Why do people follow orders to carry out immoral acts even when they know it is wrong?
Under what circumstances are normal everyday people obedient to authority?
Milgram's shocking obedience experiment.
Milgram (1963) aimed to uncover some of the factors that led Nazi soldiers in World War Two Germany to follow Hitler’s orders to exterminate six million Jews. When tried for their war crimes, Nazi soldiers claimed in their defence that they had simply been following orders. The thinking in the USA at the time was that Germans were different and would follow orders, whereas ordinary Americans would never simply follow orders to harm other humans.
Milgram advertised for volunteer participants in a New Haven newspaper. The advert specifically asked for males aged 20-50 from all backgrounds, excluding university and college students, in an attempt to make the results as generalisable to as wide a population of ordinary people as was possible. Participants were told they would be taking part in a memory experiment. The research was carried out at Yale University and participants were paid $4 on arrival at the laboratory for their time. 40 male participants were selected from the volunteers to take part.
Participants, believing they were taking part in a memory experiment, were introduced in pairs to the experimenter where they drew straws to be either a ‘teacher’ or a ‘learner’. In reality one of the ‘pairs’ of participants was a confederate (an actor playing a role) and the straws were rigged so that the real participant was always the ‘teacher’. The experimenter explained that the ‘teacher’ would test the ‘learner’s’ memory, and when the ‘learner’ answered incorrectly would be asked to give him an electric shock. The ‘learner’ (who was the confederate) was strapped into a chair and wired up to the electric shock generator. So that the ‘teacher’ (the real participant) believed the electric shock generator was real, he was given a 45 volt electric shock. The electric shock generator had a row of switches marked from 15 to 450 volts in 15 volt increments with adjectives describing how severe the shock was, and 435 and 450 volts were labelled “XXX”.
The real participant was taken to an adjacent room where he was unable to see the ‘learner’ and could only hear him through a loud speaker. Every time the ‘learner’ answered incorrectly, the participant was instructed by the experimenter to deliver the next highest electric shock, starting with 15 volts. At 75 volts the participant heard the ‘learner’ say, “Ugh,” at 120 volts the learner protested, “Hey this really hurts,” at 150 volts the learner was distressed and asking to be let out, at 270 volts he started screaming in agony, and after 345 volts the learner became silent. If the participant hesitated or objected to giving a shock, the experimenter used prods including, “The experiment requires you to continue.”, “It is absolutely essential that you continue.” or “You have no other choice, you must go on.” Unknown to the participants, no electric shocks were given and the ‘learner’s’ responses were simply a tape recording.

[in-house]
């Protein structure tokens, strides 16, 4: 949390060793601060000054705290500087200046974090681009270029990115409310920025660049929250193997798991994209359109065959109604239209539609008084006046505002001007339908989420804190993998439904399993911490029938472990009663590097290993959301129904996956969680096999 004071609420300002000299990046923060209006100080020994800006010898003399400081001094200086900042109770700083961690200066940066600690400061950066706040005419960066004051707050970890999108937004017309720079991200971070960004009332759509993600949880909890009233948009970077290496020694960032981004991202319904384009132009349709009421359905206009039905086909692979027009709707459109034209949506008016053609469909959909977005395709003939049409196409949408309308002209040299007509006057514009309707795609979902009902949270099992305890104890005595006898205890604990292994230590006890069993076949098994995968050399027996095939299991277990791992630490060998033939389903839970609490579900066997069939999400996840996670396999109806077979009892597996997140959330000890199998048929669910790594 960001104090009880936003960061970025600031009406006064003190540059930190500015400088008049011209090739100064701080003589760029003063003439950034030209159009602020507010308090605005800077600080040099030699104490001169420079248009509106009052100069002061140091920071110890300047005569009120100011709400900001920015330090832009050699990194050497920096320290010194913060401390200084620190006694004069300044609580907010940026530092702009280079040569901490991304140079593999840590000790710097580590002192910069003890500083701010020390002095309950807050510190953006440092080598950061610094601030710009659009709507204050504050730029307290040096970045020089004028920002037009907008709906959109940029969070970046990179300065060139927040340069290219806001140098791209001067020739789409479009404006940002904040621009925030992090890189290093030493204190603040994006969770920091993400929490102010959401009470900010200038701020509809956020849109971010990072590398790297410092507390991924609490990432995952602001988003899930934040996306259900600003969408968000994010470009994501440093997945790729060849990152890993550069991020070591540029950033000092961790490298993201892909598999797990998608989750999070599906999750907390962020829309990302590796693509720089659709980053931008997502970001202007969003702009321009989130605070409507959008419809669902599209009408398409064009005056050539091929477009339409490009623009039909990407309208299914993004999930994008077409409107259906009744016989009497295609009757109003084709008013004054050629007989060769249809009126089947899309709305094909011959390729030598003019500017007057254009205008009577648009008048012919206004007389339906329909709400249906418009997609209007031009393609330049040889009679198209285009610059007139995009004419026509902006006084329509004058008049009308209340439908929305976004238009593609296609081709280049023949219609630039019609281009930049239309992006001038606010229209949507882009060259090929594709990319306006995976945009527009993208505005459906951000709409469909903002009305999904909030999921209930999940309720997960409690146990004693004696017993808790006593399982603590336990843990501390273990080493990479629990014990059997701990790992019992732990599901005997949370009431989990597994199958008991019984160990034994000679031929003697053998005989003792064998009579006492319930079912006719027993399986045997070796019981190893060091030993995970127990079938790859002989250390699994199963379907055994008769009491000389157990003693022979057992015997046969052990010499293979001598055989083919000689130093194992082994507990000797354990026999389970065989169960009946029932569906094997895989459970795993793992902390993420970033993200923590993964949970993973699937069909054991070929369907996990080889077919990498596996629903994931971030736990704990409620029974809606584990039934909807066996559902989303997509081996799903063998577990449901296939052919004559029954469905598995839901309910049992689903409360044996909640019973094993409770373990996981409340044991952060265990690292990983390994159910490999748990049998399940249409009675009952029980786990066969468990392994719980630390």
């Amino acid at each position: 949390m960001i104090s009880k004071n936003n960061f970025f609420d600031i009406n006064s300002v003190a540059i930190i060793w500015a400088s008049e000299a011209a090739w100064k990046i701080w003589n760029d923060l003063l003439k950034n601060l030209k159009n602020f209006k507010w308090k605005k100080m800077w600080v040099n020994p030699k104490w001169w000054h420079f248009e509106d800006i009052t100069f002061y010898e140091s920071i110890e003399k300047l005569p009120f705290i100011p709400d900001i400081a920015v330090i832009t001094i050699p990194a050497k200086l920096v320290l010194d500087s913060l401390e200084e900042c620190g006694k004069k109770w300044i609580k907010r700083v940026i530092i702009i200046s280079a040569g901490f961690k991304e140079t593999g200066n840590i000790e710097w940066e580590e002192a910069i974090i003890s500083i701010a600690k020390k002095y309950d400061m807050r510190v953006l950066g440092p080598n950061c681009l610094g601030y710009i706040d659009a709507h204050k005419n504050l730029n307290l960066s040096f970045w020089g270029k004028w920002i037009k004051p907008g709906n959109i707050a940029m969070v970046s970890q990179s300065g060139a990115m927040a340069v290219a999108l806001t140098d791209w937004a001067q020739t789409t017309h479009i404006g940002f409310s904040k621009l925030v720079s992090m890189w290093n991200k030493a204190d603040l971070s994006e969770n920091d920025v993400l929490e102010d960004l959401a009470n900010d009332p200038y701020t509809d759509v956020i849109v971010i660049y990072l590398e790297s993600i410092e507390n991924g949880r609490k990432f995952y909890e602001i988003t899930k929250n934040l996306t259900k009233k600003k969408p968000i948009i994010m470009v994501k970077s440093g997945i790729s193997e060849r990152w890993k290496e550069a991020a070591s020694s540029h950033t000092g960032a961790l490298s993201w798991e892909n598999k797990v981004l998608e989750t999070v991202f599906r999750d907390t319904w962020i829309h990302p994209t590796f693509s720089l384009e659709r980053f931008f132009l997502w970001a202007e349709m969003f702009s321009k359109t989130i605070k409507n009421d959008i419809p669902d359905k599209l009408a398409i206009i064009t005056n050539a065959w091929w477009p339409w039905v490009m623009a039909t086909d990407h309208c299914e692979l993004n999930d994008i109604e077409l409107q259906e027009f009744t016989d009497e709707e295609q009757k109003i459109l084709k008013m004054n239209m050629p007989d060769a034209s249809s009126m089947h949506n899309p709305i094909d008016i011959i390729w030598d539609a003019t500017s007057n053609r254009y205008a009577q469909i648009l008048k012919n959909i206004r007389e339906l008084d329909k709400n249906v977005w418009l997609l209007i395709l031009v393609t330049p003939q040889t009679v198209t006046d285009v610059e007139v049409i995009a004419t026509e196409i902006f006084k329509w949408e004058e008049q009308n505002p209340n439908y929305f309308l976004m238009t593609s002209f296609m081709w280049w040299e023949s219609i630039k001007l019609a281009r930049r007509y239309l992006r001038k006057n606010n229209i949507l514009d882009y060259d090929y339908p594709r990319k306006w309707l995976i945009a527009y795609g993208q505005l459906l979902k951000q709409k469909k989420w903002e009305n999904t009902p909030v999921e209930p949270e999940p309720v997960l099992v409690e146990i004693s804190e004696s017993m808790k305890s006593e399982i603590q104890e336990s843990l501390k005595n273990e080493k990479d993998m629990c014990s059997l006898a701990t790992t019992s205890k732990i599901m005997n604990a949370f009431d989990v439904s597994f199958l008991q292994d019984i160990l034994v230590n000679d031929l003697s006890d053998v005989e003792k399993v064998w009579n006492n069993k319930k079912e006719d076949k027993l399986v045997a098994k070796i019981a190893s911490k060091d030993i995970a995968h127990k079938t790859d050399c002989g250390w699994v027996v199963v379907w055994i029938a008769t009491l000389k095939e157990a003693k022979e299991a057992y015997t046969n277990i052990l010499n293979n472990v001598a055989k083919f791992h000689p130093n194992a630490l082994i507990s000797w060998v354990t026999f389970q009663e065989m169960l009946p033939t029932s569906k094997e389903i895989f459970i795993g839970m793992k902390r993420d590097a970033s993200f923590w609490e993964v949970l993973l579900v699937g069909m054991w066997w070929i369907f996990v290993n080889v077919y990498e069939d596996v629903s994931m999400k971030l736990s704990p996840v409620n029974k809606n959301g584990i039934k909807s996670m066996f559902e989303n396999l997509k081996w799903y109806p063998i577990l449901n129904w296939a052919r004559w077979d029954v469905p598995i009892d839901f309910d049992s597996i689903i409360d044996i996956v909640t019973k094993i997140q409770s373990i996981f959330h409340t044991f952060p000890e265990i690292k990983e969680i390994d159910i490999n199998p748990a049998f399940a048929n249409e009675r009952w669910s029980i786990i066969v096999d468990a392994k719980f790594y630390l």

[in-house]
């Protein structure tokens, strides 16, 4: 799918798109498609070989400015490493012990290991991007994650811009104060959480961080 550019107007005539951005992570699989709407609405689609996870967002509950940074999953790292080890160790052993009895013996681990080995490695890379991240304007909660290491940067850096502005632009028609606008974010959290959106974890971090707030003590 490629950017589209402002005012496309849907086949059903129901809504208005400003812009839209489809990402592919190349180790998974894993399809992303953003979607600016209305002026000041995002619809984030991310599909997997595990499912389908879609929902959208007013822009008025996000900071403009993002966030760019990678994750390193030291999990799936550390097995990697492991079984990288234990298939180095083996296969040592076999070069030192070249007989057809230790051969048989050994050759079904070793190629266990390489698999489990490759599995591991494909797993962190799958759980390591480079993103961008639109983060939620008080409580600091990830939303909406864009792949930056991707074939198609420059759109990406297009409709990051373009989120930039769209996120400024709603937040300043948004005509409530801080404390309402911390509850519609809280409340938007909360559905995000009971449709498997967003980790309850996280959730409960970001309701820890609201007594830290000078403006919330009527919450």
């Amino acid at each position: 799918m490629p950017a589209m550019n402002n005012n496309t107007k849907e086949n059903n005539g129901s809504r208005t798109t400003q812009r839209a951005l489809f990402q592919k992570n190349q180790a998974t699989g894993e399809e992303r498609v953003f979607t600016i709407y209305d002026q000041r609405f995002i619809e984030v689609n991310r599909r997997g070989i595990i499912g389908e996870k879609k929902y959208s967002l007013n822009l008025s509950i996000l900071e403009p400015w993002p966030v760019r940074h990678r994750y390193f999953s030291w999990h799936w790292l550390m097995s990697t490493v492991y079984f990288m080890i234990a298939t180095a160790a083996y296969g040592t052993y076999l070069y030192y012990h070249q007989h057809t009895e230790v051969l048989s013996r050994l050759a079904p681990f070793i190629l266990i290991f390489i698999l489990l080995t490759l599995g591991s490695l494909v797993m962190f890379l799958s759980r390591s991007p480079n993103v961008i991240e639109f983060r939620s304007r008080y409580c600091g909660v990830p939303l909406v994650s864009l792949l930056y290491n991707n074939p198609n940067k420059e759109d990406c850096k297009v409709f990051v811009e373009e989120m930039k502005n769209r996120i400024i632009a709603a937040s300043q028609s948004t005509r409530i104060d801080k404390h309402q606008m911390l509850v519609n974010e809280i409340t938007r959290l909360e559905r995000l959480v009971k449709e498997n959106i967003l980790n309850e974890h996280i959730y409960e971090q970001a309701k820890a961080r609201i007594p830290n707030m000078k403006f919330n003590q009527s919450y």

“You have no other choice, you must go on.”
Milgram had estimated that only 4% of participants would obey orders to give the maximum 450 volt shock, however an astonishing 65% of participants delivered electric shocks up to the maximum 450 volts even though the ‘learner’ went through the stages of protest, agony, and silence.
Ordinary people will, under certain situational pressures, obey orders from authority figures even though they go against their conscience and moral values.
- Proximity of authority figure. When the experimenter gave orders by telephone rather than face to face, the obedience rate dropped to 20%. People are therefore more likely to follow orders when the authority figure is present, but when the authority figure is in a remote location it is easier for people to disobey.
- Proximity of victim. In the initial experiment the victim was in a different room to the participant delivering electric shocks. However when the participant was able to see the victim, the obedience rate dropped to 40%, and if the participant was required to physically touch the victim it dropped to 30%. This shows that people find it easier to follow an order to harm another person if they are unable to see their victim.